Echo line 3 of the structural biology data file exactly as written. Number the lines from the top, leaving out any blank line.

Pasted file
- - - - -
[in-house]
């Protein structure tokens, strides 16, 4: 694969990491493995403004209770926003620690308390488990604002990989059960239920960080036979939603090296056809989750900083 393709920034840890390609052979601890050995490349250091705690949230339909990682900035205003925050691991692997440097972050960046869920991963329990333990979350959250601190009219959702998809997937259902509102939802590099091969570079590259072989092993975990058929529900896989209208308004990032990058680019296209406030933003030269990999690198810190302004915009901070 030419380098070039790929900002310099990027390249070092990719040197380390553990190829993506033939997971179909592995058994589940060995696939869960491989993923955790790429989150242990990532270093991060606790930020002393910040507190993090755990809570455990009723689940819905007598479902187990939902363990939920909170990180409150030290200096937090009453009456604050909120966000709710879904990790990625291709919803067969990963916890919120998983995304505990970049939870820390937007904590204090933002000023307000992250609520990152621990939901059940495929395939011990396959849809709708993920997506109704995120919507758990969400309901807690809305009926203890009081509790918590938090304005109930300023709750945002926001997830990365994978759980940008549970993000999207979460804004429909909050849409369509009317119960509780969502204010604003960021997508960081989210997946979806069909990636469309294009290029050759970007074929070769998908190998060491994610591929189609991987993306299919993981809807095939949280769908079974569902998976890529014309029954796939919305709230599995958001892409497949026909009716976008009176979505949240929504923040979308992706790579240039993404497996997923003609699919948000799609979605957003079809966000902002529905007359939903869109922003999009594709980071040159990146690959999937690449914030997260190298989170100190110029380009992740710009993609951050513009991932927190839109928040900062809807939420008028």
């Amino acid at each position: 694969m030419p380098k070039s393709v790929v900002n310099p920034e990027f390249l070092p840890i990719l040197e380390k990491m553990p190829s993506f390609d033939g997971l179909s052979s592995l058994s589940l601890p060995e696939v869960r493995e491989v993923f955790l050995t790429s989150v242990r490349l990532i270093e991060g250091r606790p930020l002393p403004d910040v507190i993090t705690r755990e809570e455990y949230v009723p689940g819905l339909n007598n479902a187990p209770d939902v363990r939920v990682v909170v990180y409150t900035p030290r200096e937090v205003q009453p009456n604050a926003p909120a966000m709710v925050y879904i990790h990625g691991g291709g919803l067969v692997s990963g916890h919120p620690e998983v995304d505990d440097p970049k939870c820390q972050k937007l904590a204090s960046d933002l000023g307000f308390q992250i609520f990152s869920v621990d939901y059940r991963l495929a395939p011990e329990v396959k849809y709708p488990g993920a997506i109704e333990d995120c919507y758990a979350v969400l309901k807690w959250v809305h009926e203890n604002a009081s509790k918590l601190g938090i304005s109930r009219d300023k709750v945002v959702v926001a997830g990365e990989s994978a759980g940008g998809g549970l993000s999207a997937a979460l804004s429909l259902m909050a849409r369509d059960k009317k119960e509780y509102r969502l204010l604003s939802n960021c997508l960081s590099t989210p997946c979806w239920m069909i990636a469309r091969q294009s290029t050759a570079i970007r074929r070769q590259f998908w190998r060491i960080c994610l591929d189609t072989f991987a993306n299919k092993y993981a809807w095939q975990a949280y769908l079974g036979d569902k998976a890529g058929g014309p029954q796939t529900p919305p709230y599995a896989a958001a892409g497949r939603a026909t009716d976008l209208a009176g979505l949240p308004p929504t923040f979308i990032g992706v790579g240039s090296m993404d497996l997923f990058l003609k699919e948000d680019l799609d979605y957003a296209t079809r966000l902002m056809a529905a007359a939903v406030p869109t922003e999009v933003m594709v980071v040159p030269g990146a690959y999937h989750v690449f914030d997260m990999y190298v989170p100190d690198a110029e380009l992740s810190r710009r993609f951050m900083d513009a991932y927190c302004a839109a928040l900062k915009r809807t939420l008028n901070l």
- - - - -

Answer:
């Amino acid at each position: 694969m030419p380098k070039s393709v790929v900002n310099p920034e990027f390249l070092p840890i990719l040197e380390k990491m553990p190829s993506f390609d033939g997971l179909s052979s592995l058994s589940l601890p060995e696939v869960r493995e491989v993923f955790l050995t790429s989150v242990r490349l990532i270093e991060g250091r606790p930020l002393p403004d910040v507190i993090t705690r755990e809570e455990y949230v009723p689940g819905l339909n007598n479902a187990p209770d939902v363990r939920v990682v909170v990180y409150t900035p030290r200096e937090v205003q009453p009456n604050a926003p909120a966000m709710v925050y879904i990790h990625g691991g291709g919803l067969v692997s990963g916890h919120p620690e998983v995304d505990d440097p970049k939870c820390q972050k937007l904590a204090s960046d933002l000023g307000f308390q992250i609520f990152s869920v621990d939901y059940r991963l495929a395939p011990e329990v396959k849809y709708p488990g993920a997506i109704e333990d995120c919507y758990a979350v969400l309901k807690w959250v809305h009926e203890n604002a009081s509790k918590l601190g938090i304005s109930r009219d300023k709750v945002v959702v926001a997830g990365e990989s994978a759980g940008g998809g549970l993000s999207a997937a979460l804004s429909l259902m909050a849409r369509d059960k009317k119960e509780y509102r969502l204010l604003s939802n960021c997508l960081s590099t989210p997946c979806w239920m069909i990636a469309r091969q294009s290029t050759a570079i970007r074929r070769q590259f998908w190998r060491i960080c994610l591929d189609t072989f991987a993306n299919k092993y993981a809807w095939q975990a949280y769908l079974g036979d569902k998976a890529g058929g014309p029954q796939t529900p919305p709230y599995a896989a958001a892409g497949r939603a026909t009716d976008l209208a009176g979505l949240p308004p929504t923040f979308i990032g992706v790579g240039s090296m993404d497996l997923f990058l003609k699919e948000d680019l799609d979605y957003a296209t079809r966000l902002m056809a529905a007359a939903v406030p869109t922003e999009v933003m594709v980071v040159p030269g990146a690959y999937h989750v690449f914030d997260m990999y190298v989170p100190d690198a110029e380009l992740s810190r710009r993609f951050m900083d513009a991932y927190c302004a839109a928040l900062k915009r809807t939420l008028n901070l």